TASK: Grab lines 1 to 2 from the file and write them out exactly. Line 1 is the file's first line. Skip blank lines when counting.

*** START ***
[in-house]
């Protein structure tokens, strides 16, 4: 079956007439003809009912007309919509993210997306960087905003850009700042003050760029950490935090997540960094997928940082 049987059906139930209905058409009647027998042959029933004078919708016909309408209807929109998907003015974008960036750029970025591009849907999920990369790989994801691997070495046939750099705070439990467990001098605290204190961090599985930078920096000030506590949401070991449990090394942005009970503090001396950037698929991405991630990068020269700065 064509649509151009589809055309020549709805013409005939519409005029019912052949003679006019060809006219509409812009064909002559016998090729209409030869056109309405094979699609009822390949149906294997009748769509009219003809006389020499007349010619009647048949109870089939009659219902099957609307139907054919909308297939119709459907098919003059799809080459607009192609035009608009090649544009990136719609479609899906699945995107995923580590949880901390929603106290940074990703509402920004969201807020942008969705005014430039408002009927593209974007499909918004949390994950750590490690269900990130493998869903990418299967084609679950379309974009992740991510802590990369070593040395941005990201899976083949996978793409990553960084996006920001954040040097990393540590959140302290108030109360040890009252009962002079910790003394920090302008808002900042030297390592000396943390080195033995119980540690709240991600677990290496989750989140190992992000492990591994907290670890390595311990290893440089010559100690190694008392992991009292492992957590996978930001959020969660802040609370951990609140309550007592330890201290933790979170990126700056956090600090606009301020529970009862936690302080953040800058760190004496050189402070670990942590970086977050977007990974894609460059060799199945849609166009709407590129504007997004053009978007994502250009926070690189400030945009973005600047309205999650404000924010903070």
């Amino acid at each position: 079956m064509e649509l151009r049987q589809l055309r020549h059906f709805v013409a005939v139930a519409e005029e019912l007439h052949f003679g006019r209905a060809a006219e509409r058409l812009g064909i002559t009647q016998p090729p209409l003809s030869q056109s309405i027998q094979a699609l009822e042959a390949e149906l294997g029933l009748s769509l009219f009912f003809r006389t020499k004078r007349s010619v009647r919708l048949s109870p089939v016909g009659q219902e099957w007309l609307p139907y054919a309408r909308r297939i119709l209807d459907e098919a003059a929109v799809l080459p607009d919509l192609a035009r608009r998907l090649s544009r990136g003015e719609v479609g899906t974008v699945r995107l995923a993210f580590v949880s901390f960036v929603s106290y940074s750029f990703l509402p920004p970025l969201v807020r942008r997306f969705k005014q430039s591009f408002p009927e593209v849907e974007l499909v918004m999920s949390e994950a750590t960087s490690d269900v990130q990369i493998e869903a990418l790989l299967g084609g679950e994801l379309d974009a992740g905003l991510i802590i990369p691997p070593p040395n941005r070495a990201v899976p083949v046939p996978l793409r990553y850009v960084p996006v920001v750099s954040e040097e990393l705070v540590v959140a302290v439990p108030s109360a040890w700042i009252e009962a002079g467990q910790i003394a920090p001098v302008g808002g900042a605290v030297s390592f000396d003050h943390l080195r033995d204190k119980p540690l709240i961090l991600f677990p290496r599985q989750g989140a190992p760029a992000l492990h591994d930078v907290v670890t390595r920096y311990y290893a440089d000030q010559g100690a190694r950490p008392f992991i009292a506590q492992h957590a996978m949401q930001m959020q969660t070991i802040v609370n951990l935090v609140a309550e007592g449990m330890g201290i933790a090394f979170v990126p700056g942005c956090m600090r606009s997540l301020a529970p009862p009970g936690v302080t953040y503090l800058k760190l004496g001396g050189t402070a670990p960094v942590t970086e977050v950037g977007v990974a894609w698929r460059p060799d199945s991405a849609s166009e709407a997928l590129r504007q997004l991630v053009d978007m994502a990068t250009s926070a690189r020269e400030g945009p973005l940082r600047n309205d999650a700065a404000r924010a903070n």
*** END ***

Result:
[in-house]
């Protein structure tokens, strides 16, 4: 079956007439003809009912007309919509993210997306960087905003850009700042003050760029950490935090997540960094997928940082 049987059906139930209905058409009647027998042959029933004078919708016909309408209807929109998907003015974008960036750029970025591009849907999920990369790989994801691997070495046939750099705070439990467990001098605290204190961090599985930078920096000030506590949401070991449990090394942005009970503090001396950037698929991405991630990068020269700065 064509649509151009589809055309020549709805013409005939519409005029019912052949003679006019060809006219509409812009064909002559016998090729209409030869056109309405094979699609009822390949149906294997009748769509009219003809006389020499007349010619009647048949109870089939009659219902099957609307139907054919909308297939119709459907098919003059799809080459607009192609035009608009090649544009990136719609479609899906699945995107995923580590949880901390929603106290940074990703509402920004969201807020942008969705005014430039408002009927593209974007499909918004949390994950750590490690269900990130493998869903990418299967084609679950379309974009992740991510802590990369070593040395941005990201899976083949996978793409990553960084996006920001954040040097990393540590959140302290108030109360040890009252009962002079910790003394920090302008808002900042030297390592000396943390080195033995119980540690709240991600677990290496989750989140190992992000492990591994907290670890390595311990290893440089010559100690190694008392992991009292492992957590996978930001959020969660802040609370951990609140309550007592330890201290933790979170990126700056956090600090606009301020529970009862936690302080953040800058760190004496050189402070670990942590970086977050977007990974894609460059060799199945849609166009709407590129504007997004053009978007994502250009926070690189400030945009973005600047309205999650404000924010903070």